“Eating disorders have the highest death rate of any mental illness,” Grefe said. “Nobody should be punished because they have an eating disorder. They’re sick and we should be taking them by the hand and steering them to help.”

She added that eating disorders aren’t “lifestyle choices … these are serious life-threatening illnesses."

According to the National Institute of Mental Health website, “an eating disorder is marked by extremes. It is present when a person experiences severe disturbances in eating behavior, such as extreme reduction of food intake or extreme overeating, or feelings of extreme distress or concern about body weight or shape.”

The most common types of eating disorders are anorexia nervosa, bulimia nervosa and binge-eating disorder.

Women can do many things to help prevent eating disorders by even realizing that societal expectations and pressures are triggers, and that if people who are vulnerable to eating disorders go on a diet, they could end up taking that diet to the extreme and develop an eating disorder and even die if they don’t get the proper help.

“Stop dieting and start talking about our health as opposed to our size,” Grefe said. “We have people trying to get to sizes that are really unattainable and unhealthy and unreasonable for their own body shape and size … It’s like trying to put a size 10 foot into a size 4 shoe. [Bodies are] supposed to be a certain size.”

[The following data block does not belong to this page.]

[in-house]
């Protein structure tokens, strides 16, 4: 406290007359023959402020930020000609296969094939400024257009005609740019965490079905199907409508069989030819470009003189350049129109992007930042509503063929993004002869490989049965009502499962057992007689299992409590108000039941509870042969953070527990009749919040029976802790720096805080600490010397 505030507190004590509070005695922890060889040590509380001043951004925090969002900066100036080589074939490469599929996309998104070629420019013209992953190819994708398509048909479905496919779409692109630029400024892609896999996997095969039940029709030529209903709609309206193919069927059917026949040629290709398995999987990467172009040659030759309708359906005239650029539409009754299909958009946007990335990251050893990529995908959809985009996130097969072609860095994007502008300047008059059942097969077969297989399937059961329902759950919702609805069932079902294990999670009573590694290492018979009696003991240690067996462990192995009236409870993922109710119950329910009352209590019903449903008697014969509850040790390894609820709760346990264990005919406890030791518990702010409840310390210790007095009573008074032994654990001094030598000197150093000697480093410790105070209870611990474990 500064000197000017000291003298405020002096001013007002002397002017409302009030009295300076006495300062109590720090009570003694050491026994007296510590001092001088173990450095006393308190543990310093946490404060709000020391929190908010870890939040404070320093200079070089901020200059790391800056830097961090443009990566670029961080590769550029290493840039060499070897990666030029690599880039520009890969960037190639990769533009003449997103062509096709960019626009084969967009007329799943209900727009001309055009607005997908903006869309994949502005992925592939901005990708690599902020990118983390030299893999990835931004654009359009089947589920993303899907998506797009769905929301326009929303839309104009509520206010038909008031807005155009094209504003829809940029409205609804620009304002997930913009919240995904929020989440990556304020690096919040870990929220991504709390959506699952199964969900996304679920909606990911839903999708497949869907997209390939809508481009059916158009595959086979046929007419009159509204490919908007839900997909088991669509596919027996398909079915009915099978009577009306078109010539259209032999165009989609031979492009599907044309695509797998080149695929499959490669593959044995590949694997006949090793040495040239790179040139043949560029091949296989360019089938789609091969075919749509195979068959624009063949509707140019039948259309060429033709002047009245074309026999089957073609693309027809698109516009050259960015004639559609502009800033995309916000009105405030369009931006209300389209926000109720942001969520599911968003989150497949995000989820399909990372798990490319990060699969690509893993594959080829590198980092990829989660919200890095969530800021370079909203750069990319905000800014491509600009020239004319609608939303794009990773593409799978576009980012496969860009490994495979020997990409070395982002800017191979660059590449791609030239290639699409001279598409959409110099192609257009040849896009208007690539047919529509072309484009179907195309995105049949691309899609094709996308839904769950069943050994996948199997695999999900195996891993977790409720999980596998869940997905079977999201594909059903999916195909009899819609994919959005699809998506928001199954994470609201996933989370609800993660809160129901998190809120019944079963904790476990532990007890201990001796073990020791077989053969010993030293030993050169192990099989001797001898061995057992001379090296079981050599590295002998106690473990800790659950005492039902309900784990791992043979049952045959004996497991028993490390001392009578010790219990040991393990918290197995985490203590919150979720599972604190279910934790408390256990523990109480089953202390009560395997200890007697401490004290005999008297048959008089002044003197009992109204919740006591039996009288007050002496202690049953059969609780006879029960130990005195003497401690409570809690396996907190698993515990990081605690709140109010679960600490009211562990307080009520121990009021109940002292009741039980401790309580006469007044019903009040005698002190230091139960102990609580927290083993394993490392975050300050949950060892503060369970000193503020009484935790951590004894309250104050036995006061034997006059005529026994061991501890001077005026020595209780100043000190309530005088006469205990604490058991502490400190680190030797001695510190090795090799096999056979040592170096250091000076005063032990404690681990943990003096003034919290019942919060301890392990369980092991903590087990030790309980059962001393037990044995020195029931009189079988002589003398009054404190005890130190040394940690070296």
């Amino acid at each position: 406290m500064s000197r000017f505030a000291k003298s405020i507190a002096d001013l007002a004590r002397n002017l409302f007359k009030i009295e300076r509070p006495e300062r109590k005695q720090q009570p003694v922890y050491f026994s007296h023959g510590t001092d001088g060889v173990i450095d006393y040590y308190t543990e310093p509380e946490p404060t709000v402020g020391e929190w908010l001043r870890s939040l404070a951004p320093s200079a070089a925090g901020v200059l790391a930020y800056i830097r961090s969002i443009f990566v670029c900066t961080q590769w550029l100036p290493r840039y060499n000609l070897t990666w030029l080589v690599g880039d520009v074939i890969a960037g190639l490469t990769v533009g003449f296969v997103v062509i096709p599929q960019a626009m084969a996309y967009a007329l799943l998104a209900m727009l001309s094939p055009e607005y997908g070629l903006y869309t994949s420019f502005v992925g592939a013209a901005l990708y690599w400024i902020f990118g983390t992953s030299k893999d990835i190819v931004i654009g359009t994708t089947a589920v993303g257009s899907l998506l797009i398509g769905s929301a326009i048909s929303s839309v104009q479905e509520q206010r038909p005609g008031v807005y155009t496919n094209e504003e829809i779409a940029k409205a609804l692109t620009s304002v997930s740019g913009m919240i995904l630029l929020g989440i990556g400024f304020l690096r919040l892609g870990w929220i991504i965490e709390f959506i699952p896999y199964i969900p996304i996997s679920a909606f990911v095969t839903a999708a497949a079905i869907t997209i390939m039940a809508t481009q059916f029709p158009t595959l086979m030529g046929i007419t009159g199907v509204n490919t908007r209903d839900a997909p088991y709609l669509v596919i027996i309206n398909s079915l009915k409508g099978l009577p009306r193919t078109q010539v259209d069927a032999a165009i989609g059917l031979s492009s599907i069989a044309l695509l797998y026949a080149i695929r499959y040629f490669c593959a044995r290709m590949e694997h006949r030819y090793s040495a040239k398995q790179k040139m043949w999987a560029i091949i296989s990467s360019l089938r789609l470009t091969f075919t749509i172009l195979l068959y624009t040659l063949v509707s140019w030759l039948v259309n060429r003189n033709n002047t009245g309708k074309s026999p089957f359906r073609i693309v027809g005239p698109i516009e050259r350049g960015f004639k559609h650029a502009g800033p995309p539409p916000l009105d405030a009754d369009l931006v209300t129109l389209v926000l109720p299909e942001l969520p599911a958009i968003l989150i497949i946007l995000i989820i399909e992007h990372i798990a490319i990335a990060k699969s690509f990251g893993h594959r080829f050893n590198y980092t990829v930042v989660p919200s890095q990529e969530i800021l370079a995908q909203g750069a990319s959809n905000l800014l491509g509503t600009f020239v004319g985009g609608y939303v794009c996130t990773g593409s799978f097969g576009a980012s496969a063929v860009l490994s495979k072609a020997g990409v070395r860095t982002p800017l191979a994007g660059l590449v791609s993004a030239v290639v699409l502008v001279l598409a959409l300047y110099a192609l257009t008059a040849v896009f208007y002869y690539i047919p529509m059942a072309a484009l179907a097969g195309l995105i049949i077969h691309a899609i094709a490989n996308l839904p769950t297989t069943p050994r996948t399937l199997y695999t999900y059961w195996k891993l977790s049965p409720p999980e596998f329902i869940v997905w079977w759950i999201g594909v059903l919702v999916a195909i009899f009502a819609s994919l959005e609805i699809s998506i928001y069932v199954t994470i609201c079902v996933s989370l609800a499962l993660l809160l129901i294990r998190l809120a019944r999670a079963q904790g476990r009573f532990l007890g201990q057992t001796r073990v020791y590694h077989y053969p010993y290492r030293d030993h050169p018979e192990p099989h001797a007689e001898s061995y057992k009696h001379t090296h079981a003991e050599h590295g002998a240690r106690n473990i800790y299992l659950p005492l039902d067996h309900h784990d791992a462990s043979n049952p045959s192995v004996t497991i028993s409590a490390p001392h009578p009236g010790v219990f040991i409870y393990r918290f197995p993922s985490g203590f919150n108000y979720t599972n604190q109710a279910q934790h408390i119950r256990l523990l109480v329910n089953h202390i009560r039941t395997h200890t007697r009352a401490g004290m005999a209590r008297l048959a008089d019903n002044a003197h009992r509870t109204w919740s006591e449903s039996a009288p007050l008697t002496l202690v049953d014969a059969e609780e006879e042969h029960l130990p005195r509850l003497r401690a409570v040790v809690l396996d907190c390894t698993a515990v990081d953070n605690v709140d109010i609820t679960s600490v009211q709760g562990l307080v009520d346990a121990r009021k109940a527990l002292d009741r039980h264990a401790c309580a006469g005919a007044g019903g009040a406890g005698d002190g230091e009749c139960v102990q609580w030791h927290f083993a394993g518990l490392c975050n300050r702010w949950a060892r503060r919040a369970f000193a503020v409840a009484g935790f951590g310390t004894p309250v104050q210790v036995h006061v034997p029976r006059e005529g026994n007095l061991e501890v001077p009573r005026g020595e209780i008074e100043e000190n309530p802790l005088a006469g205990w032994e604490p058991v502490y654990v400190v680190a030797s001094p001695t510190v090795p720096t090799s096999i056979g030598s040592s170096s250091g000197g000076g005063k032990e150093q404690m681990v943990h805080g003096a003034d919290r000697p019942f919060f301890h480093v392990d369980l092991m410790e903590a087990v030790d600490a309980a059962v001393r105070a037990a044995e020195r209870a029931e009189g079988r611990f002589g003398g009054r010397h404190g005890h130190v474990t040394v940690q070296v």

Having a healthy body is more important than being thin, but many women don’t accept this.

“Stop talking about “Does my butt look too big, or do I have fat thighs?” Grefe said. “Just stop it, we all just need to stop talking like that. I keep saying, we need to measure the size of our heart, not the size of our hips. Rather than talking about their body size, why don’t we talk about what they’re doing.”

Unfortunately, despite some effort to provide awareness about eating disorders and prevent them, she said hospitalizations for eating disorders have increased 18 percent from 1999 to 2005.

“That means somebody has to be really sick,” Grefe said. “To be hospitalized for an eating disorder, that’s not just a diet that’s a little out of control. That means it’s serious.”

Eating disorders can be comorbid with other mental disorders like depression and obsessive compulsive disorder, and even if loved ones know of the eating disorder and try to help that person, there is no guarantee the person will be willing to receive help.

“[Denial] absolutely is part of the disorder, that’s why other people have to take control,” Grefe said “Because once somebody’s really into the throes of a serious eating disorder, they don’t see reality. They don’t see what they’re doing to themselves. They are in denial and they’ll probably lie about it in every way, shape or form. And that’s just part of the illness.”

Although this denial can make things seem hopeless, there are resources available to help loved ones and victims of eating disorders. There are treatment centers and even organizations. Look below for NEDA’s information.

NEDA’s Helpline: 800-931-2237
NEDA’s website: www.NationalEatingDisorders.org

Other information used: